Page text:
Here’s a depressing-ass story that tells you everything you need to know about the life of a retired mediocre athlete. Anyone out there remember Tony Zendejas? So-so kicker for the Rams, Oilers, Falcons, and Niners in the ’80s and ’90s, once went 17-for-17 in a season. Now 48 years old, he owns a sports bar in Los Angeles County. And he was arrested for rape this past week.
It seems some woman came into Zendejas’s bar back in January, drank a cocktail he handed her, then woke up groggy and sore in a motel some time later. She talked, cops investigated, and this past week Zendejas was charged with one count each of rape by use of drugs, rape of an unconscious person, sodomy by anesthesia or controlled substance, and sodomy of an unconscious victim.
It’s been an ugly few years for NFL kickers, especially ex–Rams kickers. In June 2007, former Rams punter Rick Tuten was busted for dealing hot flat-screen TVs in Ocala, Florida. It turns out Tuten was buying stolen goods, particularly electronics and recreational vehicles, and reselling them.
Zendejas faces up to 15 years if a jury ends up serving him the whole meal. And he’ll deserve it, too. Give him 90 points minimum — plus an extra five for being a kicker.
Chop chop chop
Jacksonville Jaguar Matt Jones represents one of those ideas that never felt quite right. Sure, there have been plenty of athletic college quarterbacks drafted by canny NFL teams who subsequently converted them into quality wideouts. Hines Ward and Antwaan Randle El come to mind, as does Drew Bennett. Even Seneca Wallace is okay. All those guys had one thing in common, though — they were lowish draft picks. Nobody picked them in the first round and gave them huge money to play a position they had never played before at any level above high school. Nobody was crazy enough to do that.
But they did it for Matt Jones, an oversize good ol’ boy who broke the SEC record for career QB rushing yards while at Arkansas. Jones stood 6-6 and had 4.4 speed — not to mention the silliest white-man hair on an NFL draftee since Brian Bosworth. NFL GMs drooled over him as the future white-trash version of Randy Moss, but Moss could catch a football and actually run routes. Jones was just sort of big and could run fast in a straight line. And, as it turns out, blow coke in the offseason.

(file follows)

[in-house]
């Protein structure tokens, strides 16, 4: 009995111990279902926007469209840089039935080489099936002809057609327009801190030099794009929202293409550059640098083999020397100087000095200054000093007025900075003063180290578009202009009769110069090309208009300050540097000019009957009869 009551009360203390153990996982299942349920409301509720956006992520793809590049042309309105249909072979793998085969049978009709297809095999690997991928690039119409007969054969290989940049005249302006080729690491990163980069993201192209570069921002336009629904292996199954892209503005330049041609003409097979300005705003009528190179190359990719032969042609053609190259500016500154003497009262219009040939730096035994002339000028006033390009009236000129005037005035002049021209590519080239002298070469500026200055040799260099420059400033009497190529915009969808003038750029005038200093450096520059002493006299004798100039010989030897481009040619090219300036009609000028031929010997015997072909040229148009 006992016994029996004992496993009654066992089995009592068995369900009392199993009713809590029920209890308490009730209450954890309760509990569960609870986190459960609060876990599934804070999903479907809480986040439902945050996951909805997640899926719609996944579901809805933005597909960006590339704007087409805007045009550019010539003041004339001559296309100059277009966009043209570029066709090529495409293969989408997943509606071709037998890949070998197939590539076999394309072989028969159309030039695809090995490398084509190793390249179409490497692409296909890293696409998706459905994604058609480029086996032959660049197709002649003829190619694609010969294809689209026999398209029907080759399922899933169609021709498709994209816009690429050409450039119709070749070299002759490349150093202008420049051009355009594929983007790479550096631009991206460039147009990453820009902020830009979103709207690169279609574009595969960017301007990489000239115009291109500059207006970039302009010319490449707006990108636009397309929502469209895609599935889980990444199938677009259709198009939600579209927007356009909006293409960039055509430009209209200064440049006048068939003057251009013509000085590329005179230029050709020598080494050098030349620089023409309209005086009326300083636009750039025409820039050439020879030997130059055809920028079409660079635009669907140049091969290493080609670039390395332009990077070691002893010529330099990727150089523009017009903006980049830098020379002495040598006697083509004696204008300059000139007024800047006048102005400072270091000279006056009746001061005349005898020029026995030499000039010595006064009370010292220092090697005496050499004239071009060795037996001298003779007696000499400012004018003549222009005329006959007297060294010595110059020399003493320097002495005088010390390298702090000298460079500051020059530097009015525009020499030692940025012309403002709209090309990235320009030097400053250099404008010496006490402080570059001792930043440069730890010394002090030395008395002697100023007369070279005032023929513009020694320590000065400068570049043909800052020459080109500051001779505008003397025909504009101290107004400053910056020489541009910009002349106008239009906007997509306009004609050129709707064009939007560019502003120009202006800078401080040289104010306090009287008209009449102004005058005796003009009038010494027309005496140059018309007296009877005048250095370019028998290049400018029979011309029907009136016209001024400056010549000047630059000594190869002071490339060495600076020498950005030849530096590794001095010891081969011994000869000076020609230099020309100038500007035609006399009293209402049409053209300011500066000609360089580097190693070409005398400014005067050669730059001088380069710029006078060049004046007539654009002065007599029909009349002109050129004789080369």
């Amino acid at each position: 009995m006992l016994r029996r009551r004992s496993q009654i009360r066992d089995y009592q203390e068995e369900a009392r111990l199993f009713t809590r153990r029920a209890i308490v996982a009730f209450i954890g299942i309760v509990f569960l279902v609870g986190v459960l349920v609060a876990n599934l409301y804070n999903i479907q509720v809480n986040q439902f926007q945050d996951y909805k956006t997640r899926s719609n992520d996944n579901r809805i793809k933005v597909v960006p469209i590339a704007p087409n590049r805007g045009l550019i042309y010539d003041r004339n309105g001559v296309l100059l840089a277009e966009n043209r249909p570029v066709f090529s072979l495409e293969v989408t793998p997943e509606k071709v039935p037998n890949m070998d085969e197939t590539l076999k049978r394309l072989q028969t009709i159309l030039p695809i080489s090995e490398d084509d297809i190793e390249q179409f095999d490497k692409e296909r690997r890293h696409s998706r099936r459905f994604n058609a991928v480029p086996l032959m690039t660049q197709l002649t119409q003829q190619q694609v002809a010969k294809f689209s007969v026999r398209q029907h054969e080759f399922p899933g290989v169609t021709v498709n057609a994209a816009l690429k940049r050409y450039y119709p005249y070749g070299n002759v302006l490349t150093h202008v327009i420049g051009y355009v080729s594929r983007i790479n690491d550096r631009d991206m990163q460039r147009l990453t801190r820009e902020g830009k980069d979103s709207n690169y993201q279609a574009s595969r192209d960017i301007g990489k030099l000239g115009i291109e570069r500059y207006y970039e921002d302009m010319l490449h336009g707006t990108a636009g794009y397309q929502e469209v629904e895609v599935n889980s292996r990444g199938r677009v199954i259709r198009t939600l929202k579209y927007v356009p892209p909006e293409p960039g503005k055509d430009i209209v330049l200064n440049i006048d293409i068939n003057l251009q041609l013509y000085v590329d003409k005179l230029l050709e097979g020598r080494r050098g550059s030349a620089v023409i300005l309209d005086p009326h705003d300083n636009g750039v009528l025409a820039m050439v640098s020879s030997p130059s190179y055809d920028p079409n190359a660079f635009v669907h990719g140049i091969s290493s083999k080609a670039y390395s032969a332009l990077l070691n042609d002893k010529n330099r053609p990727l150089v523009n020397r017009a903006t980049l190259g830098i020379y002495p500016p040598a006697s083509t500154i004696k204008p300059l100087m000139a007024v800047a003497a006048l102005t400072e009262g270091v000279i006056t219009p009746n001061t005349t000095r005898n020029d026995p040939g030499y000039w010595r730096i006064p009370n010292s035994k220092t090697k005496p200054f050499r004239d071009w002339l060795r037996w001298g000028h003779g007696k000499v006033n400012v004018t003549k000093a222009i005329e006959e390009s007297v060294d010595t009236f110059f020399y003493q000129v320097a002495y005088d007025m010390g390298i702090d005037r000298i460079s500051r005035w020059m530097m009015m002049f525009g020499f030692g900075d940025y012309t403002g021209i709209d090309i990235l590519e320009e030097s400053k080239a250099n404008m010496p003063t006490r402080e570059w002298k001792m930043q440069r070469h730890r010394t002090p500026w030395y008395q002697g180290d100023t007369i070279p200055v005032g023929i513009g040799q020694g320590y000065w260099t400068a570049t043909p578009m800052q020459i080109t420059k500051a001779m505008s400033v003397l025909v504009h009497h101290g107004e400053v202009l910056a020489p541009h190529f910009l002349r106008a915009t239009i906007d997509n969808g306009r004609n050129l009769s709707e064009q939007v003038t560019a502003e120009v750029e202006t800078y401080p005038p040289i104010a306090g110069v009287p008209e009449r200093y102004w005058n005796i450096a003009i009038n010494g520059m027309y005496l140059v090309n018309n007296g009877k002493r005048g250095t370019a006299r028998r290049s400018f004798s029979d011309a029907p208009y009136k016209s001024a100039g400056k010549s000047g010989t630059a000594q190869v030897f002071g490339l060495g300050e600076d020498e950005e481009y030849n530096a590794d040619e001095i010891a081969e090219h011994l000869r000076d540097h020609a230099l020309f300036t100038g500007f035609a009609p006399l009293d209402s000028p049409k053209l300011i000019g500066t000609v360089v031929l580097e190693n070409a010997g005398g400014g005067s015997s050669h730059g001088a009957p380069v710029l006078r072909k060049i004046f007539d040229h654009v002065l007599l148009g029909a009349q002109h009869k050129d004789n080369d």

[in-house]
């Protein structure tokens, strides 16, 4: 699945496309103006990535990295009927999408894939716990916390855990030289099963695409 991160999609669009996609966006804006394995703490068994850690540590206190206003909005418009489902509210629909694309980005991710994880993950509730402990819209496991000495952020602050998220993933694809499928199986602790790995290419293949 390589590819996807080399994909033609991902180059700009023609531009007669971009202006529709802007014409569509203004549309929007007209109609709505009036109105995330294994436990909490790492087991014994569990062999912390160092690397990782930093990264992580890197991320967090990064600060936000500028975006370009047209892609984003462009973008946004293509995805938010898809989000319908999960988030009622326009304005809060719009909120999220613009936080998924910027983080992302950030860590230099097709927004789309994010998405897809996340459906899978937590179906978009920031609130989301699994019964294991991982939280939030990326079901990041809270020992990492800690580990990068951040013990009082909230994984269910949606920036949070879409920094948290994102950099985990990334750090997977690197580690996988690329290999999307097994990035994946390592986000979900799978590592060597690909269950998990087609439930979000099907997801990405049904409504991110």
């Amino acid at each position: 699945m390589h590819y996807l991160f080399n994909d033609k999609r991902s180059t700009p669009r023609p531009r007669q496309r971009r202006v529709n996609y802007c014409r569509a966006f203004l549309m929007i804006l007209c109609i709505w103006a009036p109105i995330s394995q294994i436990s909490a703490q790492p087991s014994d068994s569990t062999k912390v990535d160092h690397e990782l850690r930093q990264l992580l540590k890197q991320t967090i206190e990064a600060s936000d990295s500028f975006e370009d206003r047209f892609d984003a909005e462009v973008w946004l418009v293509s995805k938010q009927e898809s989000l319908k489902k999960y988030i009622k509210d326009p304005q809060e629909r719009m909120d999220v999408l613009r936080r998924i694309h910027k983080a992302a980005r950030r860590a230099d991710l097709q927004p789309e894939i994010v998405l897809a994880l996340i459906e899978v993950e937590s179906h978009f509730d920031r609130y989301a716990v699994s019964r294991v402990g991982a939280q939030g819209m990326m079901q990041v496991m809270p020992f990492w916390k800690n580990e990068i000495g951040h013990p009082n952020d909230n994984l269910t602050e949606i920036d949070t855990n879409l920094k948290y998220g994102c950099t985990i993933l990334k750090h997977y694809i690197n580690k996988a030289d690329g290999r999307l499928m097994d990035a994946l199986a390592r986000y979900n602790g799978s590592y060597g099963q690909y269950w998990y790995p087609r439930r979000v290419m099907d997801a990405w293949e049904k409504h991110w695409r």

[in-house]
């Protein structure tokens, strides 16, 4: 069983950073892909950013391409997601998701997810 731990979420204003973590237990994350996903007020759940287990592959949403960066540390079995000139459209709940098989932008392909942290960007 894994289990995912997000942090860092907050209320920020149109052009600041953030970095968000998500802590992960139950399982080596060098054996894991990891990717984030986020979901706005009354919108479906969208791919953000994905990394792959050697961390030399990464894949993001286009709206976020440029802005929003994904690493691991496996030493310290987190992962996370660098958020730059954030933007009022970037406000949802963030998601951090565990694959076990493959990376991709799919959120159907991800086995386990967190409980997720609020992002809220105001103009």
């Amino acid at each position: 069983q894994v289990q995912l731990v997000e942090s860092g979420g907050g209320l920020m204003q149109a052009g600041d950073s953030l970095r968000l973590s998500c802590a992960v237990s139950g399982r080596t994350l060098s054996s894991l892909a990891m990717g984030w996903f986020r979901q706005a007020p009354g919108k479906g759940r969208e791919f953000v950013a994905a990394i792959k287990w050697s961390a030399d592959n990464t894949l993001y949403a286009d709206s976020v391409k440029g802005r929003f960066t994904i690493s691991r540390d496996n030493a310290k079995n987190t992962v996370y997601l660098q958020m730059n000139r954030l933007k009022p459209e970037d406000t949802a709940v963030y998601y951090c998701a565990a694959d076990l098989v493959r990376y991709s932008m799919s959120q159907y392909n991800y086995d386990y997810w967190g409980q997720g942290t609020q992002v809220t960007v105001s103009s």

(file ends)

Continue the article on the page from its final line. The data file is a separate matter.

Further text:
Jones was busted this past week near the campus of his alma mater, in Fayetteville, Arkansas, when cops spotted him chopping lines of cocaine with a credit card with two other dudes in a car. Police approached the car and were forced to draw guns when Jones didn’t show his hands quickly enough. They eventually searched the vehicle and found a baggie with six grams of coke in it, plus a jar containing what they describe as “possible marijuana residue.”
Although Jones was booked on felony possession charges, police, in a rare show of restraint, did not slap him with intent-to-distribute, even though he had more than the legal requirement for the charge. (It’s about time the district attorneys of America realized that, when an NFL player has six grams of coke on him, he’s not dealing — he’s got just enough to keep his friends happy for eight minutes or so. In fact, an NFL player caught with less than six grams of coke should be charged with being a crappy host.)
Anyway, this might be the last straw for Jones. Bulging-eyeballed Jaguar coach Jack Del Rio benched him for three games this past year and also brought in talented malcontent Jerry Porter and butter-fingered speedster Troy Williamson. The writing, as they say, is on the wall — and was even before this bust. Give him 10 points, and stay tuned to see how long he survives.
Meanwhile, Jags defensive back Brian Williams has been acquitted of a DUI from two years ago. Cops in Jacksonville nailed him in September 2006 after they said he swerved in front of a police car. Williams claimed he wasn’t intoxicated and fought the charge. Two years later, he’s off the hook. There are some happy endings in the sports-crime pages.